Johannesburg - Seven Cosatu affiliates, which supported Numsa despite its expulsion, will suspend their participation in the trade union federation's decision-making body, the central executive committee, they said on Monday.
"With immediate effect we are suspending our participation and co-operation in Cosatu board room/palace politics," Food and Allied Workers Union (Fawu) general secretary Katishi Masemola told reporters in Johannesburg on behalf of the unions.
The Congress of SA Trade Unions' CEC was made up of general secretaries and presidents of affiliates and the trade union federation's national office bearers.
This was part of the unions' campaign to reclaim Cosatu, he said.
The unions were the SA Commercial Clothing and Allied Workers Union (Saccawu), the Communications Workers Union (CWU), Fawu, the SA State and Allied Workers Union (Sasawu), the Public and Allied Workers Union of SA (Pawusa), the Democratic Nurses Organisation of SA (Denosa) and the SA Football Players Union (Safpu).
The National Union of Metalworkers of SA was expelled from Cosatu during a special CEC meeting which ran into the early hours of Saturday morning.
During the meeting Numsa presented its argument to Cosatu on why it should not be expelled, but this did not stop its ousting by 33 votes to 24.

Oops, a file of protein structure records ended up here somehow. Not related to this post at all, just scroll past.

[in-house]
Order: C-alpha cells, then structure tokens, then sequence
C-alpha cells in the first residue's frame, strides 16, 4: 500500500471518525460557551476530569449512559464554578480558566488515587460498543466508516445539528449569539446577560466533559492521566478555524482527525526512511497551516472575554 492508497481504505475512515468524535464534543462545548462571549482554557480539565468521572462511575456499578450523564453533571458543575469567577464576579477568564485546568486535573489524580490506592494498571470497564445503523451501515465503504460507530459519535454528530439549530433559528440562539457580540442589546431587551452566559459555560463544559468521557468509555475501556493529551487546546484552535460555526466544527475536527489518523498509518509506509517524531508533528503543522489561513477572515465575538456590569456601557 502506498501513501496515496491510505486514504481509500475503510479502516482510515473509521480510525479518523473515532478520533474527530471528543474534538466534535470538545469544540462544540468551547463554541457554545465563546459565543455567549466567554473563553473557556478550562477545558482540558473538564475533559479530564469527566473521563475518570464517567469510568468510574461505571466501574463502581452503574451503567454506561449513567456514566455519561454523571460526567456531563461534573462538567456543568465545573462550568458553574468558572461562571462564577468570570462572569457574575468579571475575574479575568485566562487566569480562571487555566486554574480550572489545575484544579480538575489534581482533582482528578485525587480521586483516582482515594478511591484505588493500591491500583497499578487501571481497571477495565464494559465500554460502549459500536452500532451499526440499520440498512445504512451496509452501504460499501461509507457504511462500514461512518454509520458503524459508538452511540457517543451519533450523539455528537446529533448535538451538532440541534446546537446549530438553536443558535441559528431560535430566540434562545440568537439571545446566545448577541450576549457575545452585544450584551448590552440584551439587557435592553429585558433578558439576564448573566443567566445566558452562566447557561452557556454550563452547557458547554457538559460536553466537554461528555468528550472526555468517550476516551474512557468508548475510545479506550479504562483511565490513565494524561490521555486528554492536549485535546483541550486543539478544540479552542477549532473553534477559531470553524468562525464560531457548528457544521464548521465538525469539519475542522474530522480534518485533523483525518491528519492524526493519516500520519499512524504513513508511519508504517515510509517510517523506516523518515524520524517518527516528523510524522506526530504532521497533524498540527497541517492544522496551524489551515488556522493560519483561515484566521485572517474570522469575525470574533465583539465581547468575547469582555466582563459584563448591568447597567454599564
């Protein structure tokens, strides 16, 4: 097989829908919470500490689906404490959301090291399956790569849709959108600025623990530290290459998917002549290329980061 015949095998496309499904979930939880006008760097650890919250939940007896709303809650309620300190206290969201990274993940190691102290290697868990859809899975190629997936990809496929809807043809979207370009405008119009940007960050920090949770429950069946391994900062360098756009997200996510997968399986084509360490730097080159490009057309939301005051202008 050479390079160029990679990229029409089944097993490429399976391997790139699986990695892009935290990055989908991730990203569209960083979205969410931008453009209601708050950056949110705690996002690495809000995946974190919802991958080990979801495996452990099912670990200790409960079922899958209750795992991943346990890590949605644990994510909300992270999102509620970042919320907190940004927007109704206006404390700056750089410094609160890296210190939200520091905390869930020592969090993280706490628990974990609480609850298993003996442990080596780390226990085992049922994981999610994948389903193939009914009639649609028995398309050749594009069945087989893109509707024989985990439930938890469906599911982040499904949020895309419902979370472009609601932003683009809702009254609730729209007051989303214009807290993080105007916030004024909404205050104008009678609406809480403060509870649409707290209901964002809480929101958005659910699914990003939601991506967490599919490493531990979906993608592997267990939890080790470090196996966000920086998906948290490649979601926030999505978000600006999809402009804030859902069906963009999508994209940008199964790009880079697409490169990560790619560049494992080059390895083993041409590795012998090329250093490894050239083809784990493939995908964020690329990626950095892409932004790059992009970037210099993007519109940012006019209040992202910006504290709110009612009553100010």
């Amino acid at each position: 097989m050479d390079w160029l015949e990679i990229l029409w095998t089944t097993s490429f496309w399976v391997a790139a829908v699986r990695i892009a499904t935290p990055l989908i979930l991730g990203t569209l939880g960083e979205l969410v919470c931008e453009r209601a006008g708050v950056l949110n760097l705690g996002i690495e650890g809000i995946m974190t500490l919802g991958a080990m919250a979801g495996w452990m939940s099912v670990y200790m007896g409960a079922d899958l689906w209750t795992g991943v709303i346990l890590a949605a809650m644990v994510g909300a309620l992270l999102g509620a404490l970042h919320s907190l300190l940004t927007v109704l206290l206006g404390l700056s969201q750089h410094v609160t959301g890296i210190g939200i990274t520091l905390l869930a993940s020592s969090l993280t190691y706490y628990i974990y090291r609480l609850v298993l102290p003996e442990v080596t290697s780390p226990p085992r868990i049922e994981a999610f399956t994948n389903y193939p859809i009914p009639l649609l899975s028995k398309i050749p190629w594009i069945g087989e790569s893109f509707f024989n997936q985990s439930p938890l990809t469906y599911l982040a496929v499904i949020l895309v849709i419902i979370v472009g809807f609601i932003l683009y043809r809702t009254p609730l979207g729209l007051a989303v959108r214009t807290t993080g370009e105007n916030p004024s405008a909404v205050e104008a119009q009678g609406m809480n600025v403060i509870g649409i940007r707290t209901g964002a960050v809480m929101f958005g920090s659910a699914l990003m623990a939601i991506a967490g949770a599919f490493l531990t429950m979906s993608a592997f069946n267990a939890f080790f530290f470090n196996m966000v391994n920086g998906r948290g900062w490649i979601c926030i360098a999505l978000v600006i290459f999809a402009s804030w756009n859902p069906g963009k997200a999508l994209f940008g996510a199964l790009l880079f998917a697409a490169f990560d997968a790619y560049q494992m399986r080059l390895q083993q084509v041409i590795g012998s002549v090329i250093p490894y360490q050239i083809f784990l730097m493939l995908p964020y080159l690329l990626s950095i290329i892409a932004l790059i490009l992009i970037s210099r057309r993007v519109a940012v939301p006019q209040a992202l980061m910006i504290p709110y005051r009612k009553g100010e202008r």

Masemola said the unions would each call for national executive and central executive committees to discuss the crisis in Cosatu and reaffirm their mandates on the way forward.
The meetings would be held in the next two to three weeks.
"We are renewing our calls for a special national congress, believing it to be the only way of dealing with the degeneration of the federation..."
He said the unions would mobilise workers around the country to demand that the special national congress be held and would also pursue the matter in court.
Numsa and the seven unions had on numerous occasions called for the congress to be held but Cosatu dismissed their requests.
Masemola said the unions would also support Numsa and campaign for the reversal of what he called its "unconstitutional" expulsion.
"There can be no Cosatu without Numsa."
The seven unions felt that Numsa had been victimised and treated unfairly by Cosatu's leadership.